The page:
The California Labor Commissioner’s counsel has issued an opinion letter, expanding the reach of California Supreme Court’s ruling in Dynamex Operations West, Inc. v. Superior Court (2018) 4 Cal.5th 903. You can find the opinion letter here. If you need a refresher on what Dynamex was about, you can read our article here. In essence, the California Supreme Court in Dynamex held that the “ABC” test for independent contractor status would apply to claims based on the California Industrial Commission Wage Orders. The ABC test affects many independent contractor relationships, and will result in many claims of mis-classification. Here it is:
(A) that the worker is free from the control and direction of the hiring entity in connection with the performance of the work, both under the contract for the performance of the work and in fact; and (B) that the worker performs work that is outside the usual course of the hiring entity’s business; and (C) that the worker is customarily engaged in an independently established trade, occupation, or business of the same nature as the work performed.
What makes the ABC test particularly grueling is that the employer has the burden of proving all three elements.
The Supreme Court also held that this ABC test is applicable only to claims arising under the California Wage Orders, because the Wage Orders contain a special and broad definition of “employ.” Wage Orders cover certain topics, like overtime, minimum wage, and meal and rest periods. But they don’t cover other issues, such as, say, penalties for late payment of wages, timing of wage payment, sick pay, vacation, etc. The Court in Dynamex acknowledged that different independent contractor standards could apply to different claims. Not surprisingly, then, since the Dynamex decision, lower courts have grappled with what standard to apply when claims involve matters not addressed in the wage orders.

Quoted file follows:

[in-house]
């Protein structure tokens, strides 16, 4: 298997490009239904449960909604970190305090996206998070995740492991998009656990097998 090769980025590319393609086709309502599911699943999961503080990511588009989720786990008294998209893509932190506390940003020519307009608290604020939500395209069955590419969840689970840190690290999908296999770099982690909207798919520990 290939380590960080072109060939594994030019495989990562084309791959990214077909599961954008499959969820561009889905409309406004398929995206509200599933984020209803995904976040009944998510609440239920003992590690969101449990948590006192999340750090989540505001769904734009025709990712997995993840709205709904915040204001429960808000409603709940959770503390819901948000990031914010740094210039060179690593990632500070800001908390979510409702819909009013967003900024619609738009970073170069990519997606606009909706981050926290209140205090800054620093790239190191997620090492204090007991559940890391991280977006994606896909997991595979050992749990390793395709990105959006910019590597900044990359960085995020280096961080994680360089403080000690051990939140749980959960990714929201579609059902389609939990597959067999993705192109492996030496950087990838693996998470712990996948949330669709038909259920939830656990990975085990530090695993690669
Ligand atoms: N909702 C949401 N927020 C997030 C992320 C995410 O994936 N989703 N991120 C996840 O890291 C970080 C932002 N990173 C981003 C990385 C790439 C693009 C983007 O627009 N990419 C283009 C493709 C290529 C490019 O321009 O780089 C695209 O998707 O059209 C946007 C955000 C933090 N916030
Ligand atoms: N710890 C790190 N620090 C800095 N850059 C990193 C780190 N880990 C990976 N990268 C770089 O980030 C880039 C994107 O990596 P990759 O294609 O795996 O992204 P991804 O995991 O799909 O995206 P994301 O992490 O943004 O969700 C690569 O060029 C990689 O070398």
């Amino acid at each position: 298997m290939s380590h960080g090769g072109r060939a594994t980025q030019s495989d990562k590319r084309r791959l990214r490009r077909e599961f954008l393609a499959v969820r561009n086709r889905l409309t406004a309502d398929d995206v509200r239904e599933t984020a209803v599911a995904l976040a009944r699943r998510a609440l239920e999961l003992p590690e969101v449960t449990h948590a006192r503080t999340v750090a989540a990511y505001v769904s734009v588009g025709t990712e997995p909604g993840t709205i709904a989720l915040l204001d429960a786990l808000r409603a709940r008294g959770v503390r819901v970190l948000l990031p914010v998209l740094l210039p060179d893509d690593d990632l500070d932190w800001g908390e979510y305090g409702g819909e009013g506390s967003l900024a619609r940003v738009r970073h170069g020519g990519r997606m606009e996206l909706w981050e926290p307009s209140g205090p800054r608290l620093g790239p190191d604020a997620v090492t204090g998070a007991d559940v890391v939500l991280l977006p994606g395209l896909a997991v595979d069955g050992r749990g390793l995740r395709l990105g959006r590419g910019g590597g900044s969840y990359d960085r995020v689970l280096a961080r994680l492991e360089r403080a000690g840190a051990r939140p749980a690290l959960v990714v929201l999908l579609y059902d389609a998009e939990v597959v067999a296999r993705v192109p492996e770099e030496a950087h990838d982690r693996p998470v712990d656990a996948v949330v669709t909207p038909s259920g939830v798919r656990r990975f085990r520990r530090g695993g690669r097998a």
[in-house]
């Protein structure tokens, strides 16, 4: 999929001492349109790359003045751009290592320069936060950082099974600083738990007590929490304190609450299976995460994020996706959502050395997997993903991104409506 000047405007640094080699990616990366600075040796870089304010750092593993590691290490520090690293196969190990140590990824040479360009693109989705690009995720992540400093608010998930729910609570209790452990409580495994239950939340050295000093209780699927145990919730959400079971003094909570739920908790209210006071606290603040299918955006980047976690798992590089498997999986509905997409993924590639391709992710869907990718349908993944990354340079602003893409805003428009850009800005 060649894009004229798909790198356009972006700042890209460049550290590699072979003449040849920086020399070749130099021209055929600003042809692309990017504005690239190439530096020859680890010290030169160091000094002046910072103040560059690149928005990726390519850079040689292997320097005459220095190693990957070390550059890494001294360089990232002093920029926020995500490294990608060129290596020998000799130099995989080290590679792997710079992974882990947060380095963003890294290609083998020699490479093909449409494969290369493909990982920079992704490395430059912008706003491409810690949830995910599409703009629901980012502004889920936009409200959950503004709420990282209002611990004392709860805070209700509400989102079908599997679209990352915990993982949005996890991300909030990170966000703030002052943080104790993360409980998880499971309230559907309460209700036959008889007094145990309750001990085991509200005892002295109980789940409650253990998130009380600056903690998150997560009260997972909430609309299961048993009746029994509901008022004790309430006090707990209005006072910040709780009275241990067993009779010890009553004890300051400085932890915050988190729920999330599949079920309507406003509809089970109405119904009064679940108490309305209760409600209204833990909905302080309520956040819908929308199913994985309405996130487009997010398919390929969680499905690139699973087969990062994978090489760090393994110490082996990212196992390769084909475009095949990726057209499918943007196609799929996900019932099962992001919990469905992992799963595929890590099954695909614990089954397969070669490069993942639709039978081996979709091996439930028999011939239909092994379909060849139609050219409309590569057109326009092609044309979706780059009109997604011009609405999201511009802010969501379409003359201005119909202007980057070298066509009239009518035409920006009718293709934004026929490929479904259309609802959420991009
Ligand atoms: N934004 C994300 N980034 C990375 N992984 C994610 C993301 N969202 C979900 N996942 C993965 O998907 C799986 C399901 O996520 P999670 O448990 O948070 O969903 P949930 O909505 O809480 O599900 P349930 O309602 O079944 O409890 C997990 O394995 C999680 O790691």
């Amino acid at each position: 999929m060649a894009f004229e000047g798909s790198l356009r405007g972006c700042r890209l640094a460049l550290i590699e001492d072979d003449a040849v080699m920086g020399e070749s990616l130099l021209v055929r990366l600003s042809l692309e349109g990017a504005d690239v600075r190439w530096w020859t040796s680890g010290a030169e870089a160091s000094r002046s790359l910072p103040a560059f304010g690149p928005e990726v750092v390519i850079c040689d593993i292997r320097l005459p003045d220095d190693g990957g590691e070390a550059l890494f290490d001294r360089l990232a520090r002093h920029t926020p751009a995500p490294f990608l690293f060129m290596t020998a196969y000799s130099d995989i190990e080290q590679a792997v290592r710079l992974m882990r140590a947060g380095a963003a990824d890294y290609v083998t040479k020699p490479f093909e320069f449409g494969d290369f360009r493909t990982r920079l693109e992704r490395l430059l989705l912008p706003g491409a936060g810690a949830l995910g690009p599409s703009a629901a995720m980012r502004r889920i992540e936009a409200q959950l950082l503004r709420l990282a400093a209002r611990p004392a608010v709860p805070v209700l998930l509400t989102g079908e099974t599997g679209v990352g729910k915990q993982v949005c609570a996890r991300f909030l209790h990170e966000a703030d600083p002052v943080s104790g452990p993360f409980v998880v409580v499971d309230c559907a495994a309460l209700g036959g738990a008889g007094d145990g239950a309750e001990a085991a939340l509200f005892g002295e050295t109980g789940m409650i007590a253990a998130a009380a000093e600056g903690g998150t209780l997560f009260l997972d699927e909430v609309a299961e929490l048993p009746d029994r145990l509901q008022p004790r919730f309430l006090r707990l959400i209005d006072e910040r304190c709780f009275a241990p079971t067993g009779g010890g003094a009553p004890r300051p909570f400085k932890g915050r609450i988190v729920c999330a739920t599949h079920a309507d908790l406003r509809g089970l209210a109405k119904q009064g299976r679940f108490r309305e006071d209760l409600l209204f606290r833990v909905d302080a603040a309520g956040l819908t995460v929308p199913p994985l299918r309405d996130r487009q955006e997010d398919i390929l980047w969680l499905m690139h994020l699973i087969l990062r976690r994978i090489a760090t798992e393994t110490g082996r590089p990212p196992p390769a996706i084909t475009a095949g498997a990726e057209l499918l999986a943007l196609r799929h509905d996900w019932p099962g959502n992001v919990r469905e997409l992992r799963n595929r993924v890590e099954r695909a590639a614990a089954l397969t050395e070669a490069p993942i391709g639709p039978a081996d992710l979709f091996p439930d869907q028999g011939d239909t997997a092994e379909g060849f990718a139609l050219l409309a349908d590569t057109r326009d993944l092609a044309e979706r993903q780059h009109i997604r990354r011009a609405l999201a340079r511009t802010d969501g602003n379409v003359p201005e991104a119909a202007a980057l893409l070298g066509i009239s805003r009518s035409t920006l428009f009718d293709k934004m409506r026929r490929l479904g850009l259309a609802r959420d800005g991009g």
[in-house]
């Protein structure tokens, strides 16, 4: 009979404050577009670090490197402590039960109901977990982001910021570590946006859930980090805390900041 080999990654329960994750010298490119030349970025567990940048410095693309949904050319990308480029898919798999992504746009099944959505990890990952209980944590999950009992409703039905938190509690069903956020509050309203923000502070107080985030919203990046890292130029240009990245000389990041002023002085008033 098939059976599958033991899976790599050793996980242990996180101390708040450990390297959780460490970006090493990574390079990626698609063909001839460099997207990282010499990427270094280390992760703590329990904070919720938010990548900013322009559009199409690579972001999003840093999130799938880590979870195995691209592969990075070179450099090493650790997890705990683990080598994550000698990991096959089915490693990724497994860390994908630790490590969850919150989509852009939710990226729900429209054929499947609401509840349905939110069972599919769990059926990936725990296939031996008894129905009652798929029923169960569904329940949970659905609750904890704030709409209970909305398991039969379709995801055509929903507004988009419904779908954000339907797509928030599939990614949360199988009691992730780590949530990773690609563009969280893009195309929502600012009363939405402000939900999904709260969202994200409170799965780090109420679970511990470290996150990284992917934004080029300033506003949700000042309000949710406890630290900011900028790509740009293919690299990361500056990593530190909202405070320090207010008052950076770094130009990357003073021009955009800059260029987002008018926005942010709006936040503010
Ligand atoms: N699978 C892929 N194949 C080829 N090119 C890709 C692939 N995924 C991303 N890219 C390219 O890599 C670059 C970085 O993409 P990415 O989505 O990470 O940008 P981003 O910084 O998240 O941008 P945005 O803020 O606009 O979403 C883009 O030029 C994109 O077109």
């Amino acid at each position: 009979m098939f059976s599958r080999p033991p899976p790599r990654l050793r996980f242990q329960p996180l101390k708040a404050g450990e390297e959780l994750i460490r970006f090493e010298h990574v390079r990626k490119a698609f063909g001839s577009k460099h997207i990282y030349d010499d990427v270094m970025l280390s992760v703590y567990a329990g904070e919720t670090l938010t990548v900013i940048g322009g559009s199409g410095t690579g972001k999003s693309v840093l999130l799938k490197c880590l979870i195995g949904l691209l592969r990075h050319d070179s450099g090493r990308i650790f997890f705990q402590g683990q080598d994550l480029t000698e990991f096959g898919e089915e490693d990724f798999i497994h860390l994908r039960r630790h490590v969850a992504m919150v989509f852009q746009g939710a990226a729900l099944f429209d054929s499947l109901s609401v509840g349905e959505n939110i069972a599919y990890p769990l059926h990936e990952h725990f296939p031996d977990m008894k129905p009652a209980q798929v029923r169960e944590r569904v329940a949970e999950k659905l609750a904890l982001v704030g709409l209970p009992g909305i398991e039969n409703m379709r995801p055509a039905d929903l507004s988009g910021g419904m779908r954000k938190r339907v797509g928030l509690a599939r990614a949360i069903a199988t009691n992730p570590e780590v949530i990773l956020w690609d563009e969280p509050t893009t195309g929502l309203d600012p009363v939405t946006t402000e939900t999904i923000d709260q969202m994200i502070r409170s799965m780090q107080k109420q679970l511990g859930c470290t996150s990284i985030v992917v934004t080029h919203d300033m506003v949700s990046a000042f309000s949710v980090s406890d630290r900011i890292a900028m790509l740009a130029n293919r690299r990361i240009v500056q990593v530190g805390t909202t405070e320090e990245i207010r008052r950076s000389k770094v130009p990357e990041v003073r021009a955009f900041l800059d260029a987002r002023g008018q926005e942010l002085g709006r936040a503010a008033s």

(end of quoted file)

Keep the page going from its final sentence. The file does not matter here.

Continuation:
Enter the DLSE and its opinion letter linked above. The DLSE has opined that claims for “waiting time” penalties under Labor Code section 203 are included within the types of claims for which the ABC test will apply. For example, a person claiming mis-classification as an independent contractor can go to the DLSE, file a claim, and ask for waiting time penalties because the person does not qualify as a contractor under the ABC test. And plaintiff attorneys may try to rely on this opinion letter to bring lawsuits on behalf of allegedly mis-classified contractors. The problem? Waiting time penalties have nothing to do with what is in the Wage Orders. The DLSE’s rationale is that waiting time penalties are for wages not timely paid upon termination of employment, and the Wage Orders cover “wages.”
where section 203 serves to enforce the underlying minimum wage and overtime obligations of the wage orders, application of the ABC test to these claims would be appropriate.
The DLSE also decided that claims for expense reimbursement under Labor Code section 2802 are subject to the ABC test, if the type of expense is covered in the Wage Orders (like tools and equipment or uniforms.) Other types of expense reimbursement claims (e.g., mileage reimbursement) may be subject to a different test for independent contractor status, such as the common law “Borello” test that focuses on control. One can see that application of the ABC test for one type of expense claim, and a different standard for other types of expense claims, may lead to strange and conflicting results.
Again, the DLSE’s opinion letters are important to consider, but not binding. Future cases may uphold the DLSE’s view or not. But the availability of waiting time penalties, and expense reimbursement, under the ABC test is another reason for employers to take a very hard look at who qualifies as an independent contractor.